We place a particularly strong emphasis on local-level socialist campaigns, because such campaigns 1) offer an ideal context for building connections across varied communities that rarely have the opportunity to forge organic ties with each other, and diverse issue areas that are often considered only in isolation, 2) provide Sanderistas an electoral space — the political terrain where many Sanderistas feel most comfortable — to continue the political revolution, and 3) provide socialists with a highly visible and sustained platform to explicitly push an alternative vision from that offered by mainstream liberals to continue the political revolution The goal should be to build a socialist electoral base and concomitant socialist organizations capable of offering a genuine alternative to the politics of the liberal Left, and strategically flexible enough to operate within the confines of our current political system. Debbie Medina of Democratic Socialists of America (DSA) is pursuing such a goal by running as a socialist for State Senate in Brooklyn. While our small numbers could barely impact a general election they would seriously boost the prospects of such socialists winning in their local races. We should make these and other socialist electoral bids widely known and we should work together nationally to build their local campaigns.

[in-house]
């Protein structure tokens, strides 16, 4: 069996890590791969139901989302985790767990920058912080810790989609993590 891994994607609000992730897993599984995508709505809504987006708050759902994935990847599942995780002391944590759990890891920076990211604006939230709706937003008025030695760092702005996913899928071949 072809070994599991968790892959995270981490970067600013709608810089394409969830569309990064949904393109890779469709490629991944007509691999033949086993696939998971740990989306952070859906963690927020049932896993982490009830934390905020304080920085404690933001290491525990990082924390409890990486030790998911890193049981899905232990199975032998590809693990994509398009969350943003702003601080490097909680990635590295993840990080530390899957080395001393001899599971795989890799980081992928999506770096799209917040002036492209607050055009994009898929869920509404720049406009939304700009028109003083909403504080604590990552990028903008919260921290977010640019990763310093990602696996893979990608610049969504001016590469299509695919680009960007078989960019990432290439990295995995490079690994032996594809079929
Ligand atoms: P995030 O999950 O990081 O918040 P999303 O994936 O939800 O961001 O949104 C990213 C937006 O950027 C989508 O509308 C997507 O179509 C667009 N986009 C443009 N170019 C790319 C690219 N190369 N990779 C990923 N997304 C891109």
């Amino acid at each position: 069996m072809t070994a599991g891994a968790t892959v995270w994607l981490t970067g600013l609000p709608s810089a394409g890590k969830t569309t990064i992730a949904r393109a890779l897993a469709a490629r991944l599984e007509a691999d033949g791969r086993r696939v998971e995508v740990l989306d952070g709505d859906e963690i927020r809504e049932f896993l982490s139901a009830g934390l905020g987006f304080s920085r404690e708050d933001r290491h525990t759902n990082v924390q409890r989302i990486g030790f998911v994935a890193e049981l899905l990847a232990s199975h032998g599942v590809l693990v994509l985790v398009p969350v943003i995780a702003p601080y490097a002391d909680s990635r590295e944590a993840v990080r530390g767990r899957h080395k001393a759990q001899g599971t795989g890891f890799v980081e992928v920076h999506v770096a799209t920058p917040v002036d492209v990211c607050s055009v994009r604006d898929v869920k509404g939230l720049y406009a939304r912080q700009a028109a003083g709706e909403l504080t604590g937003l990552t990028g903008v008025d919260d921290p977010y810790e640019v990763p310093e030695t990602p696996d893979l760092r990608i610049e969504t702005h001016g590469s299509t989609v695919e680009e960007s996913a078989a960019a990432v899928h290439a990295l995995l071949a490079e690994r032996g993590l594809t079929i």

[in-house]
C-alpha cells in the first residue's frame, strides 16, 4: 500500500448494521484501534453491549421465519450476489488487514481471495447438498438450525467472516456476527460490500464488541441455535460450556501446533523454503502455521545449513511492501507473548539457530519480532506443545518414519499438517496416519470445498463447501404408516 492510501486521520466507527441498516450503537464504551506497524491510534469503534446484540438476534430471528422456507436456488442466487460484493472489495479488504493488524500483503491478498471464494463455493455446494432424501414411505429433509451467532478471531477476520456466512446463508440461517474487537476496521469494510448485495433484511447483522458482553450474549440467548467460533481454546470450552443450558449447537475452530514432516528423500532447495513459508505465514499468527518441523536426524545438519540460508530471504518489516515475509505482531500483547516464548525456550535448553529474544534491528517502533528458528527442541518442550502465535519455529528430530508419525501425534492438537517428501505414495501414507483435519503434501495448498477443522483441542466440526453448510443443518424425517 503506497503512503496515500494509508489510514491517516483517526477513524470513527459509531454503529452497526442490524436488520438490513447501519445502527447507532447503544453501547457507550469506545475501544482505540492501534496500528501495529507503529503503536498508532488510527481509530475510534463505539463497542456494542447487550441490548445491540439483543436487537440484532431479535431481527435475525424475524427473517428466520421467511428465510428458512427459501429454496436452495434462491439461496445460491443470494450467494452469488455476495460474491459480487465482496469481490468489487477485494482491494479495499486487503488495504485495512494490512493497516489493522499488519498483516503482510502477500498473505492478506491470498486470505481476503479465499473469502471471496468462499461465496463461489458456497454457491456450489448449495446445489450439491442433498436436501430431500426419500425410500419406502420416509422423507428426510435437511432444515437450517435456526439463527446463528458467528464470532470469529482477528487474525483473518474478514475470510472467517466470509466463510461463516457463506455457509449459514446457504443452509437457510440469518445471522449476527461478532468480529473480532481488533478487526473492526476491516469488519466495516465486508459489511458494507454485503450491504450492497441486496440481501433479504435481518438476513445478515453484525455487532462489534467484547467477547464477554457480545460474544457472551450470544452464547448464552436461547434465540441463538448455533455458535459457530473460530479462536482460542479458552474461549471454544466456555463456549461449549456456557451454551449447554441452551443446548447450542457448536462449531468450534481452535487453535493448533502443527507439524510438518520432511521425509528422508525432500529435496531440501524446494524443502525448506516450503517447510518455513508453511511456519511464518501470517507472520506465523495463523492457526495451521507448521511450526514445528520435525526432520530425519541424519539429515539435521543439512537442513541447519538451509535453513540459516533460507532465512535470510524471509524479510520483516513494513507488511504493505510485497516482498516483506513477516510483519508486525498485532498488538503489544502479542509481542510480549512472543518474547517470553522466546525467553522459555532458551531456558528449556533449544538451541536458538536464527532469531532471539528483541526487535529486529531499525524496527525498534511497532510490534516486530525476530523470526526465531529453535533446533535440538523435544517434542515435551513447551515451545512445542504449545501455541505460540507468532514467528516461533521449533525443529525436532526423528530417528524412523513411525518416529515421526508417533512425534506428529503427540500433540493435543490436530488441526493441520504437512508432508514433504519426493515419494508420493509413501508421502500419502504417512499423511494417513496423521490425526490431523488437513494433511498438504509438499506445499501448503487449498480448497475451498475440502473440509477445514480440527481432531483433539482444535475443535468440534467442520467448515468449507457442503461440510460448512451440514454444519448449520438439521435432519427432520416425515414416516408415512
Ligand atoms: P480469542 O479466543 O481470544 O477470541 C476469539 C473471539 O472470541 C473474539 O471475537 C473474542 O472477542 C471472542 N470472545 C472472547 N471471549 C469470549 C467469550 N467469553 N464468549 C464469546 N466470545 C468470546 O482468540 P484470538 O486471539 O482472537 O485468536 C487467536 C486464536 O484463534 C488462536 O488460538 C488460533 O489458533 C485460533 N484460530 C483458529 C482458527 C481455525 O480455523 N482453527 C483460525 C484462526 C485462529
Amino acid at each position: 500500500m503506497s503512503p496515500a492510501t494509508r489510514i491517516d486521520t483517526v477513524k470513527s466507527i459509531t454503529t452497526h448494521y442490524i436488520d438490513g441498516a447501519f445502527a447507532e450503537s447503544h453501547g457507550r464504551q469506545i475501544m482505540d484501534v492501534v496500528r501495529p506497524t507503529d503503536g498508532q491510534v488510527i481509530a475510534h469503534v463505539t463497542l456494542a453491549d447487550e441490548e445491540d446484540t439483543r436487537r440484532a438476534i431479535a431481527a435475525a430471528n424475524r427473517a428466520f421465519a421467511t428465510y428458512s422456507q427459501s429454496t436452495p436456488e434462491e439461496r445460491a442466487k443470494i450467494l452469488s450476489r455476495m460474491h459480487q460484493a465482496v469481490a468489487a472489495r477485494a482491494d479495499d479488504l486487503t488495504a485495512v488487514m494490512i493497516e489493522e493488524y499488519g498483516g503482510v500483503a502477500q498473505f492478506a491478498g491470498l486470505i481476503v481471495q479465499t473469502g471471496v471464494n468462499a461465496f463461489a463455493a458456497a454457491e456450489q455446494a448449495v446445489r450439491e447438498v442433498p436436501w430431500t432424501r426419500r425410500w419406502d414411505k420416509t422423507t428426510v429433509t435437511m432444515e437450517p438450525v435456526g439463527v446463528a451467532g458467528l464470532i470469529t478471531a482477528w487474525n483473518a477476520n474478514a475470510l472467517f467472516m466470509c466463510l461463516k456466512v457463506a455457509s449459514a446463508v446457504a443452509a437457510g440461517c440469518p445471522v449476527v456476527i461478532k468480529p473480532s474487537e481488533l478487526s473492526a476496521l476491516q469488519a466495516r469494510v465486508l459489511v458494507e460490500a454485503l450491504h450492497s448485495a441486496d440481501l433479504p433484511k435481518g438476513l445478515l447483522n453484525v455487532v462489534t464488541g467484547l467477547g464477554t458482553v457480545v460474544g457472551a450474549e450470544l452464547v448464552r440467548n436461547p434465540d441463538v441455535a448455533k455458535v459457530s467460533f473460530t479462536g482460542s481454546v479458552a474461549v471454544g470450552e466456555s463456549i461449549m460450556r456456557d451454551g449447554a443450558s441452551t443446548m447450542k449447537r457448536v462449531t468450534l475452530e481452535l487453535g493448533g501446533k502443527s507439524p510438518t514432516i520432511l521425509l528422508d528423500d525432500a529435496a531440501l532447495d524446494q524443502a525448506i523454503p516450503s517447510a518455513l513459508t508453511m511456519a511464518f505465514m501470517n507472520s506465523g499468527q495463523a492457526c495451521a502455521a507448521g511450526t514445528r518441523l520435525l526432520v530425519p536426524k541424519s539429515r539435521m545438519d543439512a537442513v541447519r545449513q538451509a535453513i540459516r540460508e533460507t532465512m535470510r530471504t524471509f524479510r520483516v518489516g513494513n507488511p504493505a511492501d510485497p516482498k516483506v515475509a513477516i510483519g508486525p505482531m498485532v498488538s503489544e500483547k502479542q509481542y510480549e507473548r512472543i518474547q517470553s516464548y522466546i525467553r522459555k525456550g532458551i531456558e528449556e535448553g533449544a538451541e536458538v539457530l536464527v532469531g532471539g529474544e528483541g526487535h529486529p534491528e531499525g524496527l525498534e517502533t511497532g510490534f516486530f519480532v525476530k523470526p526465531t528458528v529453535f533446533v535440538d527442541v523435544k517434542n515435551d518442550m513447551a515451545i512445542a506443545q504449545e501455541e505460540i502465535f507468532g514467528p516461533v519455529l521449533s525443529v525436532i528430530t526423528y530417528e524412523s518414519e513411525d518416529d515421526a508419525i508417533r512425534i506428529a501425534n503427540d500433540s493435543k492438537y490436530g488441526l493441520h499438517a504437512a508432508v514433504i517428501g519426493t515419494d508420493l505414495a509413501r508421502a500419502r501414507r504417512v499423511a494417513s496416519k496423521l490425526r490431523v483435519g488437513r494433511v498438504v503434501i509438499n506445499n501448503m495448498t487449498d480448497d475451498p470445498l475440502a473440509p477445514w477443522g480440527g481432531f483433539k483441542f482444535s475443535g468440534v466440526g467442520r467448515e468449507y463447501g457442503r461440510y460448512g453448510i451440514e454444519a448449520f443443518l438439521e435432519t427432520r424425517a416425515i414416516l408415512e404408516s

Let voters vote as they will come November, but the rest of us should be using this time to start to build a real alternative for the midterms and beyond by supporting democratic socialist candidates at the local level and building ties to communities of color by fighting against neoliberal education and housing policies, as well as our racist criminal justice system. Sanders lost the nomination but the Left need not lose its momentum either in a doomed Third Party run or an uninspiring bid to “thrash” Trump. The only way we can do that it by putting forward a strategic alternative and outline for how to transform Bernie voters into the Labor or Socialist Party militants of the future.

Dustin Guastella is a member of Philadelphia DSA and a graduate student in Sociology at Rutgers University

Jared Abbott is a member of DSA’s national political committee and a graduate student in Government at Harvard University.

Originally posted here